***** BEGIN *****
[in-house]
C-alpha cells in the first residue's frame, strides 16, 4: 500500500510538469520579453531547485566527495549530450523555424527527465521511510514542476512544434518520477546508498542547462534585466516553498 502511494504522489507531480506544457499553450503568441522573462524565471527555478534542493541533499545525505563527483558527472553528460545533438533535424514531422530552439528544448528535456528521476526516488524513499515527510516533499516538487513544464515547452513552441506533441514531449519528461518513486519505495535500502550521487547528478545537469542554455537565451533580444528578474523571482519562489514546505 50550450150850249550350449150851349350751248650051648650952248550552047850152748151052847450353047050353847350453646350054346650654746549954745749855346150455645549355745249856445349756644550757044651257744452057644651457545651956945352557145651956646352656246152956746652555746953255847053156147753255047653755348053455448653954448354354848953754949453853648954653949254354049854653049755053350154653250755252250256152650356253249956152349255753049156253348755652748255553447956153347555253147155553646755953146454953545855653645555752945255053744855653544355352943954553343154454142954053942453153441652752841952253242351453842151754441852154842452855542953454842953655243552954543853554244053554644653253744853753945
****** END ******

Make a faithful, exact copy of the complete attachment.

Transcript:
[in-house]
C-alpha cells in the first residue's frame, strides 16, 4: 500500500510538469520579453531547485566527495549530450523555424527527465521511510514542476512544434518520477546508498542547462534585466516553498 502511494504522489507531480506544457499553450503568441522573462524565471527555478534542493541533499545525505563527483558527472553528460545533438533535424514531422530552439528544448528535456528521476526516488524513499515527510516533499516538487513544464515547452513552441506533441514531449519528461518513486519505495535500502550521487547528478545537469542554455537565451533580444528578474523571482519562489514546505 50550450150850249550350449150851349350751248650051648650952248550552047850152748151052847450353047050353847350453646350054346650654746549954745749855346150455645549355745249856445349756644550757044651257744452057644651457545651956945352557145651956646352656246152956746652555746953255847053156147753255047653755348053455448653954448354354848953754949453853648954653949254354049854653049755053350154653250755252250256152650356253249956152349255753049156253348755652748255553447956153347555253147155553646755953146454953545855653645555752945255053744855653544355352943954553343154454142954053942453153441652752841952253242351453842151754441852154842452855542953454842953655243552954543853554244053554644653253744853753945